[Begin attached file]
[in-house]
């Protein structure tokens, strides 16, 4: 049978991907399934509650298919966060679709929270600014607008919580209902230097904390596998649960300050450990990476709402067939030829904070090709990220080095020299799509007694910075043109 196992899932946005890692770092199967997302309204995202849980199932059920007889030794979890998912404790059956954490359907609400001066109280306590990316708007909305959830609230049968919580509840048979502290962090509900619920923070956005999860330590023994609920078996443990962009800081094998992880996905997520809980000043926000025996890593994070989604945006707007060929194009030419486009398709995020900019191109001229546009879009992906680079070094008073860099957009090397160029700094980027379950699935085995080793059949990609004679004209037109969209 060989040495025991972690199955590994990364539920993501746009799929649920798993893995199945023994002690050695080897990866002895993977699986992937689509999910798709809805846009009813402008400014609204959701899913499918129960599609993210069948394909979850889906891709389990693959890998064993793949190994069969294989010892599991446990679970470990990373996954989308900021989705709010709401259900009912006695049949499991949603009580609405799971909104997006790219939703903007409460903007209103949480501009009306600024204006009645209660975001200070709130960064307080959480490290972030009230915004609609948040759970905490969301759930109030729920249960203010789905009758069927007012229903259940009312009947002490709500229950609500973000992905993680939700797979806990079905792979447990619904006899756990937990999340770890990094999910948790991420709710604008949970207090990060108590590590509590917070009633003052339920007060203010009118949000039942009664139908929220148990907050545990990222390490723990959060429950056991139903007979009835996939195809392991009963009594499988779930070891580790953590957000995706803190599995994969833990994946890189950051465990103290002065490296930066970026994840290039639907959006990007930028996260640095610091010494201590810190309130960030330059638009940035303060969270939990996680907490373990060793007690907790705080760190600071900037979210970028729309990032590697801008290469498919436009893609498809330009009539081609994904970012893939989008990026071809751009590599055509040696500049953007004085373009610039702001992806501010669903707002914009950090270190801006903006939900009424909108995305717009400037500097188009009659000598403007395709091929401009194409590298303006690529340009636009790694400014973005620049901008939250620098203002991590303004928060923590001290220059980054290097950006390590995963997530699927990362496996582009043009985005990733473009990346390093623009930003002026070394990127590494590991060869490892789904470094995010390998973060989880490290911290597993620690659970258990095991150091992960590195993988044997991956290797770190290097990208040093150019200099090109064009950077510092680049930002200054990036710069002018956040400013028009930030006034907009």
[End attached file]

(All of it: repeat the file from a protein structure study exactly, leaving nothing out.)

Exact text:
[in-house]
């Protein structure tokens, strides 16, 4: 049978991907399934509650298919966060679709929270600014607008919580209902230097904390596998649960300050450990990476709402067939030829904070090709990220080095020299799509007694910075043109 196992899932946005890692770092199967997302309204995202849980199932059920007889030794979890998912404790059956954490359907609400001066109280306590990316708007909305959830609230049968919580509840048979502290962090509900619920923070956005999860330590023994609920078996443990962009800081094998992880996905997520809980000043926000025996890593994070989604945006707007060929194009030419486009398709995020900019191109001229546009879009992906680079070094008073860099957009090397160029700094980027379950699935085995080793059949990609004679004209037109969209 060989040495025991972690199955590994990364539920993501746009799929649920798993893995199945023994002690050695080897990866002895993977699986992937689509999910798709809805846009009813402008400014609204959701899913499918129960599609993210069948394909979850889906891709389990693959890998064993793949190994069969294989010892599991446990679970470990990373996954989308900021989705709010709401259900009912006695049949499991949603009580609405799971909104997006790219939703903007409460903007209103949480501009009306600024204006009645209660975001200070709130960064307080959480490290972030009230915004609609948040759970905490969301759930109030729920249960203010789905009758069927007012229903259940009312009947002490709500229950609500973000992905993680939700797979806990079905792979447990619904006899756990937990999340770890990094999910948790991420709710604008949970207090990060108590590590509590917070009633003052339920007060203010009118949000039942009664139908929220148990907050545990990222390490723990959060429950056991139903007979009835996939195809392991009963009594499988779930070891580790953590957000995706803190599995994969833990994946890189950051465990103290002065490296930066970026994840290039639907959006990007930028996260640095610091010494201590810190309130960030330059638009940035303060969270939990996680907490373990060793007690907790705080760190600071900037979210970028729309990032590697801008290469498919436009893609498809330009009539081609994904970012893939989008990026071809751009590599055509040696500049953007004085373009610039702001992806501010669903707002914009950090270190801006903006939900009424909108995305717009400037500097188009009659000598403007395709091929401009194409590298303006690529340009636009790694400014973005620049901008939250620098203002991590303004928060923590001290220059980054290097950006390590995963997530699927990362496996582009043009985005990733473009990346390093623009930003002026070394990127590494590991060869490892789904470094995010390998973060989880490290911290597993620690659970258990095991150091992960590195993988044997991956290797770190290097990208040093150019200099090109064009950077510092680049930002200054990036710069002018956040400013028009930030006034907009």